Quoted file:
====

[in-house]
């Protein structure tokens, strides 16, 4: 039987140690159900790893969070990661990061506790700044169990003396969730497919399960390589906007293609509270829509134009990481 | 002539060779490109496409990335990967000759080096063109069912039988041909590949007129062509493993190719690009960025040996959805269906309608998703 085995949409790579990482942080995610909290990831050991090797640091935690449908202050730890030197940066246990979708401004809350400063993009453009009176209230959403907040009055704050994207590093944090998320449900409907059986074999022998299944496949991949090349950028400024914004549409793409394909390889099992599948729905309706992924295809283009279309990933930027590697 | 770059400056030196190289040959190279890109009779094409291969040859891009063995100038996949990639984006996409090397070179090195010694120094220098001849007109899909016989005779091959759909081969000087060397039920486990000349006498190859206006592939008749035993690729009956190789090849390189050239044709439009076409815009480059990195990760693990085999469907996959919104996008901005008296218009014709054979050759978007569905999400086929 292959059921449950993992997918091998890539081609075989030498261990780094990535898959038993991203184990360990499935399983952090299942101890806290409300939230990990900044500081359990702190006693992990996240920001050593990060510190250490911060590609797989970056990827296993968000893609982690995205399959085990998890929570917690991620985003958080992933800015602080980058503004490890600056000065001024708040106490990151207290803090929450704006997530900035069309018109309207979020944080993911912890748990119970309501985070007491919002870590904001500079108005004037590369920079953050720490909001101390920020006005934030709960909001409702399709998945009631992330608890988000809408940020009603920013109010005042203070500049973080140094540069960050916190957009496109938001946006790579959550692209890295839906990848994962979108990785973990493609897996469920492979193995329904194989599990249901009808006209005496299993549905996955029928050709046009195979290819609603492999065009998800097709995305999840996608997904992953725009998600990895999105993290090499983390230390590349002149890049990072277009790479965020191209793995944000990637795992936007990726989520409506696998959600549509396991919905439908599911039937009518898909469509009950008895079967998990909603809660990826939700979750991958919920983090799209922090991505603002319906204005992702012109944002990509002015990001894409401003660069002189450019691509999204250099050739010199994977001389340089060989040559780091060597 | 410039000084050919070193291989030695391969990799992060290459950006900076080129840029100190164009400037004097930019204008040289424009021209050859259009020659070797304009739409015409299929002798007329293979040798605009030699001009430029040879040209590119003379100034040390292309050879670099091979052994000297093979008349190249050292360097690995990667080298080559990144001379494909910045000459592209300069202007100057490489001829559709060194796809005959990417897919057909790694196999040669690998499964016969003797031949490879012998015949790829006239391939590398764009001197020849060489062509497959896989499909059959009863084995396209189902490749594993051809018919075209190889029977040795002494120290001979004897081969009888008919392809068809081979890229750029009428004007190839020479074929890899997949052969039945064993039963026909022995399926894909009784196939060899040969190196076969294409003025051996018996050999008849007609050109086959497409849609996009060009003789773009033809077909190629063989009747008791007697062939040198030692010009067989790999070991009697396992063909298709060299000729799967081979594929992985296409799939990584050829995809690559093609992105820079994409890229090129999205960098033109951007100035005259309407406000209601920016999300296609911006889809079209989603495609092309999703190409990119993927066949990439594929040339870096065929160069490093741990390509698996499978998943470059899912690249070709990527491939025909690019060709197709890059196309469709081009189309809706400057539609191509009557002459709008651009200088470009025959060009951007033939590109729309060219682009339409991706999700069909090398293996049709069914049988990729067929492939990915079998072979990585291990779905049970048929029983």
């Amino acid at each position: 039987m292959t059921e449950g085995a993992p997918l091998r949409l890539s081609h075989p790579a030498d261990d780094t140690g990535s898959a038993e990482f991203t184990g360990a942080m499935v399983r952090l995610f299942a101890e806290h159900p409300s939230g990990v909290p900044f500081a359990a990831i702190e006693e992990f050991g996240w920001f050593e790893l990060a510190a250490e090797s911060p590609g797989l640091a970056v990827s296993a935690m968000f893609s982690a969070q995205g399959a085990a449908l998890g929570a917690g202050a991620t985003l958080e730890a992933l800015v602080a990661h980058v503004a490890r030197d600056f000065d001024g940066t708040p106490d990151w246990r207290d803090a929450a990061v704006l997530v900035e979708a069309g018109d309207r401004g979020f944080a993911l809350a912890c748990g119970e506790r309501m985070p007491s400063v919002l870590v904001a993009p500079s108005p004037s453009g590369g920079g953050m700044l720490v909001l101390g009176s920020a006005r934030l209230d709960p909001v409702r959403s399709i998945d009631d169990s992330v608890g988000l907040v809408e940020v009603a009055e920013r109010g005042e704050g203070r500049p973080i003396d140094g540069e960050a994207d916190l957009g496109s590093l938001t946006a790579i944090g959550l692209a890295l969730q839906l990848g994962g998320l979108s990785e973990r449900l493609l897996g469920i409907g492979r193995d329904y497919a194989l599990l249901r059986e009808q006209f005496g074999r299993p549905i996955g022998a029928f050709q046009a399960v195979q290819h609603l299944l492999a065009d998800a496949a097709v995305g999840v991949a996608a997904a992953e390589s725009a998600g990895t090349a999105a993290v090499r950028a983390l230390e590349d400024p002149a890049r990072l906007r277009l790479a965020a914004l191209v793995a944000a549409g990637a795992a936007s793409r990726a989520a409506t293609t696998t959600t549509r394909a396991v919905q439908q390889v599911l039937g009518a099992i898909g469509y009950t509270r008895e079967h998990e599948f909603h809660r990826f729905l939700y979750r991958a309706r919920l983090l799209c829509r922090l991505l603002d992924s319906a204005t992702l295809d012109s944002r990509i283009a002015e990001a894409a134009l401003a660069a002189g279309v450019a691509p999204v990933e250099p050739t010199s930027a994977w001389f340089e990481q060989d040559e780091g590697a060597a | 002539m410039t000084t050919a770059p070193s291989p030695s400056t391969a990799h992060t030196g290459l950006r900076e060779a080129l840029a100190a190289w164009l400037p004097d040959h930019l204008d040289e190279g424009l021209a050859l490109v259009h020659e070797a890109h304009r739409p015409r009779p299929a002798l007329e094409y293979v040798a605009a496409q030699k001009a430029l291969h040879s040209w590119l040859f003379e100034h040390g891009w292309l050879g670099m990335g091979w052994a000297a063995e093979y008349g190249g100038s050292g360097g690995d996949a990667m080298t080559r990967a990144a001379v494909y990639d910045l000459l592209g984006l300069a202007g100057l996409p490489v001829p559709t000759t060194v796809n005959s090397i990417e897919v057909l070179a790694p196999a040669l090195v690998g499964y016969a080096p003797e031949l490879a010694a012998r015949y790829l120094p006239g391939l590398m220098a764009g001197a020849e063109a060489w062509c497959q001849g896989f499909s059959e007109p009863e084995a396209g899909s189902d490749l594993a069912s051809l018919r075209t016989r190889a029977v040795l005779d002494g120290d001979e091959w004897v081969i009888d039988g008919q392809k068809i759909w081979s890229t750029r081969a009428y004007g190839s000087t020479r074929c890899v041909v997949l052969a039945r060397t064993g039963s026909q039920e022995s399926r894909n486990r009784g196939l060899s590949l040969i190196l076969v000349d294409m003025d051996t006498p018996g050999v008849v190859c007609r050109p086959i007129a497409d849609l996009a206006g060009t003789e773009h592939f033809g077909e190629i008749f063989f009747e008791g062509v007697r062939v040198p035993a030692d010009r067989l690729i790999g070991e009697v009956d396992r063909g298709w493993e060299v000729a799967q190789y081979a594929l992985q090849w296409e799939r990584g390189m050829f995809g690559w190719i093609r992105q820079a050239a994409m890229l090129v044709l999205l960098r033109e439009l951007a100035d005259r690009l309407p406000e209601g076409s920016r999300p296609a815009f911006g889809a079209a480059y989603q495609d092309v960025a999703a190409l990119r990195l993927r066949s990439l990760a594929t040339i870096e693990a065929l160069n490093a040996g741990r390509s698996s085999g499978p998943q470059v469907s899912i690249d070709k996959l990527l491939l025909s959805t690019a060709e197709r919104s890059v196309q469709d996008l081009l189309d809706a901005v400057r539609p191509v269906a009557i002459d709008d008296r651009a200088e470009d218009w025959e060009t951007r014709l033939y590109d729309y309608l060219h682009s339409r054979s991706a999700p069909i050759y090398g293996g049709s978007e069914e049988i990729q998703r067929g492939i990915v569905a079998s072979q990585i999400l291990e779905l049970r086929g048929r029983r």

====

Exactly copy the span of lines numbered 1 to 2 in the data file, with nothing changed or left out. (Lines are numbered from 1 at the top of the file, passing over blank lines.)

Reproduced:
[in-house]
């Protein structure tokens, strides 16, 4: 039987140690159900790893969070990661990061506790700044169990003396969730497919399960390589906007293609509270829509134009990481 | 002539060779490109496409990335990967000759080096063109069912039988041909590949007129062509493993190719690009960025040996959805269906309608998703 085995949409790579990482942080995610909290990831050991090797640091935690449908202050730890030197940066246990979708401004809350400063993009453009009176209230959403907040009055704050994207590093944090998320449900409907059986074999022998299944496949991949090349950028400024914004549409793409394909390889099992599948729905309706992924295809283009279309990933930027590697 | 770059400056030196190289040959190279890109009779094409291969040859891009063995100038996949990639984006996409090397070179090195010694120094220098001849007109899909016989005779091959759909081969000087060397039920486990000349006498190859206006592939008749035993690729009956190789090849390189050239044709439009076409815009480059990195990760693990085999469907996959919104996008901005008296218009014709054979050759978007569905999400086929 292959059921449950993992997918091998890539081609075989030498261990780094990535898959038993991203184990360990499935399983952090299942101890806290409300939230990990900044500081359990702190006693992990996240920001050593990060510190250490911060590609797989970056990827296993968000893609982690995205399959085990998890929570917690991620985003958080992933800015602080980058503004490890600056000065001024708040106490990151207290803090929450704006997530900035069309018109309207979020944080993911912890748990119970309501985070007491919002870590904001500079108005004037590369920079953050720490909001101390920020006005934030709960909001409702399709998945009631992330608890988000809408940020009603920013109010005042203070500049973080140094540069960050916190957009496109938001946006790579959550692209890295839906990848994962979108990785973990493609897996469920492979193995329904194989599990249901009808006209005496299993549905996955029928050709046009195979290819609603492999065009998800097709995305999840996608997904992953725009998600990895999105993290090499983390230390590349002149890049990072277009790479965020191209793995944000990637795992936007990726989520409506696998959600549509396991919905439908599911039937009518898909469509009950008895079967998990909603809660990826939700979750991958919920983090799209922090991505603002319906204005992702012109944002990509002015990001894409401003660069002189450019691509999204250099050739010199994977001389340089060989040559780091060597 | 410039000084050919070193291989030695391969990799992060290459950006900076080129840029100190164009400037004097930019204008040289424009021209050859259009020659070797304009739409015409299929002798007329293979040798605009030699001009430029040879040209590119003379100034040390292309050879670099091979052994000297093979008349190249050292360097690995990667080298080559990144001379494909910045000459592209300069202007100057490489001829559709060194796809005959990417897919057909790694196999040669690998499964016969003797031949490879012998015949790829006239391939590398764009001197020849060489062509497959896989499909059959009863084995396209189902490749594993051809018919075209190889029977040795002494120290001979004897081969009888008919392809068809081979890229750029009428004007190839020479074929890899997949052969039945064993039963026909022995399926894909009784196939060899040969190196076969294409003025051996018996050999008849007609050109086959497409849609996009060009003789773009033809077909190629063989009747008791007697062939040198030692010009067989790999070991009697396992063909298709060299000729799967081979594929992985296409799939990584050829995809690559093609992105820079994409890229090129999205960098033109951007100035005259309407406000209601920016999300296609911006889809079209989603495609092309999703190409990119993927066949990439594929040339870096065929160069490093741990390509698996499978998943470059899912690249070709990527491939025909690019060709197709890059196309469709081009189309809706400057539609191509009557002459709008651009200088470009025959060009951007033939590109729309060219682009339409991706999700069909090398293996049709069914049988990729067929492939990915079998072979990585291990779905049970048929029983």